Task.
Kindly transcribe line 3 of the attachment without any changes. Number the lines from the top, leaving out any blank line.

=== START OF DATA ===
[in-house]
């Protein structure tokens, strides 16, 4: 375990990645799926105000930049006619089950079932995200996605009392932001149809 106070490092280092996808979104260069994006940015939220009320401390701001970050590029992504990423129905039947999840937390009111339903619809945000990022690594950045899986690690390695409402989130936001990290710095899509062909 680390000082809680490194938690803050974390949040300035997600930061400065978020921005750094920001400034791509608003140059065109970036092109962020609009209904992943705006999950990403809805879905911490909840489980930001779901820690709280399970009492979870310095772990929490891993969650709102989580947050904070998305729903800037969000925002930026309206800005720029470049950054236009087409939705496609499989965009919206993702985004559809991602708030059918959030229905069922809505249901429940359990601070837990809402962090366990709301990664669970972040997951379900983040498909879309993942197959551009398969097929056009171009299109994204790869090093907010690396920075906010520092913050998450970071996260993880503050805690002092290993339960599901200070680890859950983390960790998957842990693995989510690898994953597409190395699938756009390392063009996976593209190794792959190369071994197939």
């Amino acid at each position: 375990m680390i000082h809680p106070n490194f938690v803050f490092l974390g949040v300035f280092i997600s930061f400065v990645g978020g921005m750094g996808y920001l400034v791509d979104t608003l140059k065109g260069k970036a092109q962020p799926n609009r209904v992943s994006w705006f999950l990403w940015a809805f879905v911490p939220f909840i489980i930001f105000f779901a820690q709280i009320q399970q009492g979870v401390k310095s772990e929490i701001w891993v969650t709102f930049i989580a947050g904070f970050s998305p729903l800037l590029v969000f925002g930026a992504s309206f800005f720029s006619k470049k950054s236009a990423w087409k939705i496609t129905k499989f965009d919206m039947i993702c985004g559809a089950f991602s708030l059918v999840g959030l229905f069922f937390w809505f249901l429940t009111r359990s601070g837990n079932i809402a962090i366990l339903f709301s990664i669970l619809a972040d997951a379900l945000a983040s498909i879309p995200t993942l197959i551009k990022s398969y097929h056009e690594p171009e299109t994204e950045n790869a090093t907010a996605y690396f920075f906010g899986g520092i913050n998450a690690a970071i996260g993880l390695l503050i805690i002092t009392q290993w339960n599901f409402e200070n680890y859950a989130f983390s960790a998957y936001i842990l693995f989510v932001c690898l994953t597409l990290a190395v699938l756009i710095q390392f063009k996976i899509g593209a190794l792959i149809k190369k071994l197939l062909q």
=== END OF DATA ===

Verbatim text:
């Amino acid at each position: 375990m680390i000082h809680p106070n490194f938690v803050f490092l974390g949040v300035f280092i997600s930061f400065v990645g978020g921005m750094g996808y920001l400034v791509d979104t608003l140059k065109g260069k970036a092109q962020p799926n609009r209904v992943s994006w705006f999950l990403w940015a809805f879905v911490p939220f909840i489980i930001f105000f779901a820690q709280i009320q399970q009492g979870v401390k310095s772990e929490i701001w891993v969650t709102f930049i989580a947050g904070f970050s998305p729903l800037l590029v969000f925002g930026a992504s309206f800005f720029s006619k470049k950054s236009a990423w087409k939705i496609t129905k499989f965009d919206m039947i993702c985004g559809a089950f991602s708030l059918v999840g959030l229905f069922f937390w809505f249901l429940t009111r359990s601070g837990n079932i809402a962090i366990l339903f709301s990664i669970l619809a972040d997951a379900l945000a983040s498909i879309p995200t993942l197959i551009k990022s398969y097929h056009e690594p171009e299109t994204e950045n790869a090093t907010a996605y690396f920075f906010g899986g520092i913050n998450a690690a970071i996260g993880l390695l503050i805690i002092t009392q290993w339960n599901f409402e200070n680890y859950a989130f983390s960790a998957y936001i842990l693995f989510v932001c690898l994953t597409l990290a190395v699938l756009i710095q390392f063009k996976i899509g593209a190794l792959i149809k190369k071994l197939l062909q």